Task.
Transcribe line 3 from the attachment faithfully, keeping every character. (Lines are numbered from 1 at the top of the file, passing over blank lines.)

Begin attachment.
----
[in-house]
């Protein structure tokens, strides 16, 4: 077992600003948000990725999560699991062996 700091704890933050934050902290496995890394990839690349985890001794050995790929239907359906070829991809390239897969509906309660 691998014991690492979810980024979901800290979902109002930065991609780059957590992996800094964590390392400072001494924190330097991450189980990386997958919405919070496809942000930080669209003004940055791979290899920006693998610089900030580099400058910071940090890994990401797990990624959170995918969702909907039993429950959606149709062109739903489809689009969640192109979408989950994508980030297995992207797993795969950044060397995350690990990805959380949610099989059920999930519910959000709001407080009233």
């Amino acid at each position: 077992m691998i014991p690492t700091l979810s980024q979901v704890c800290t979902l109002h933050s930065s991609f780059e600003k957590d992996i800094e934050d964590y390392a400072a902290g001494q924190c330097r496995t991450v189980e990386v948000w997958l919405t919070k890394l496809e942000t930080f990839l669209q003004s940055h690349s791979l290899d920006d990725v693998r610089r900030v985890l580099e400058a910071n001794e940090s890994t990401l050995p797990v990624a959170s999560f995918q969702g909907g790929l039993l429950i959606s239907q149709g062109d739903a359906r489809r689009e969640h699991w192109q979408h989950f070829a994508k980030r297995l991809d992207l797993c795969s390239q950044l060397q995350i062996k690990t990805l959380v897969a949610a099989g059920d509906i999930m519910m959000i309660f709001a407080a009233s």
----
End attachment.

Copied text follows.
């Amino acid at each position: 077992m691998i014991p690492t700091l979810s980024q979901v704890c800290t979902l109002h933050s930065s991609f780059e600003k957590d992996i800094e934050d964590y390392a400072a902290g001494q924190c330097r496995t991450v189980e990386v948000w997958l919405t919070k890394l496809e942000t930080f990839l669209q003004s940055h690349s791979l290899d920006d990725v693998r610089r900030v985890l580099e400058a910071n001794e940090s890994t990401l050995p797990v990624a959170s999560f995918q969702g909907g790929l039993l429950i959606s239907q149709g062109d739903a359906r489809r689009e969640h699991w192109q979408h989950f070829a994508k980030r297995l991809d992207l797993c795969s390239q950044l060397q995350i062996k690990t990805l959380v897969a949610a099989g059920d509906i999930m519910m959000i309660f709001a407080a009233s």